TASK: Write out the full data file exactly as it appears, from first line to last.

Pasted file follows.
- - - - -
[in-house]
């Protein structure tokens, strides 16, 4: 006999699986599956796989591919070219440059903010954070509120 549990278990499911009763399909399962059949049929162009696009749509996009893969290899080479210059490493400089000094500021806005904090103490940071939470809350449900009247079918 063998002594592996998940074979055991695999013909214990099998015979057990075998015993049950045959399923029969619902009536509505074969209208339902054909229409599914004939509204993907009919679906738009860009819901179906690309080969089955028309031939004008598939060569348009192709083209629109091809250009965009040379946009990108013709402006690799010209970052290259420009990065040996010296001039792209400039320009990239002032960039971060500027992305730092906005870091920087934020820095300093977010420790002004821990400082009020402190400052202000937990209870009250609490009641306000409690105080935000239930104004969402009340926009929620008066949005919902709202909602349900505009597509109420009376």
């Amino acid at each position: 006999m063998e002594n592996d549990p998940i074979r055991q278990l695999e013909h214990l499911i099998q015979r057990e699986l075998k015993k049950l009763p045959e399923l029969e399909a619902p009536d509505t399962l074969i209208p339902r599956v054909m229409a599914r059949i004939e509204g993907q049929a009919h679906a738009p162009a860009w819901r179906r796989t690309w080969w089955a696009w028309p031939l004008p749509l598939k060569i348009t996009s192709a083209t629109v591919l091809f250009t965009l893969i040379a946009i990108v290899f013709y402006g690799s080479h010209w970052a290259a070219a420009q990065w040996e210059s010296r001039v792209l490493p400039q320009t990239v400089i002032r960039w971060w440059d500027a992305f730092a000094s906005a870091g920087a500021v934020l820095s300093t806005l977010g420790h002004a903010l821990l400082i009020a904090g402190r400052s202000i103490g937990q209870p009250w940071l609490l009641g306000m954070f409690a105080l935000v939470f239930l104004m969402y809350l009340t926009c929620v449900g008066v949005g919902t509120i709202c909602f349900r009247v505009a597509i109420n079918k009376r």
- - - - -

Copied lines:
[in-house]
């Protein structure tokens, strides 16, 4: 006999699986599956796989591919070219440059903010954070509120 549990278990499911009763399909399962059949049929162009696009749509996009893969290899080479210059490493400089000094500021806005904090103490940071939470809350449900009247079918 063998002594592996998940074979055991695999013909214990099998015979057990075998015993049950045959399923029969619902009536509505074969209208339902054909229409599914004939509204993907009919679906738009860009819901179906690309080969089955028309031939004008598939060569348009192709083209629109091809250009965009040379946009990108013709402006690799010209970052290259420009990065040996010296001039792209400039320009990239002032960039971060500027992305730092906005870091920087934020820095300093977010420790002004821990400082009020402190400052202000937990209870009250609490009641306000409690105080935000239930104004969402009340926009929620008066949005919902709202909602349900505009597509109420009376």
């Amino acid at each position: 006999m063998e002594n592996d549990p998940i074979r055991q278990l695999e013909h214990l499911i099998q015979r057990e699986l075998k015993k049950l009763p045959e399923l029969e399909a619902p009536d509505t399962l074969i209208p339902r599956v054909m229409a599914r059949i004939e509204g993907q049929a009919h679906a738009p162009a860009w819901r179906r796989t690309w080969w089955a696009w028309p031939l004008p749509l598939k060569i348009t996009s192709a083209t629109v591919l091809f250009t965009l893969i040379a946009i990108v290899f013709y402006g690799s080479h010209w970052a290259a070219a420009q990065w040996e210059s010296r001039v792209l490493p400039q320009t990239v400089i002032r960039w971060w440059d500027a992305f730092a000094s906005a870091g920087a500021v934020l820095s300093t806005l977010g420790h002004a903010l821990l400082i009020a904090g402190r400052s202000i103490g937990q209870p009250w940071l609490l009641g306000m954070f409690a105080l935000v939470f239930l104004m969402y809350l009340t926009c929620v449900g008066v949005g919902t509120i709202c909602f349900r009247v505009a597509i109420n079918k009376r």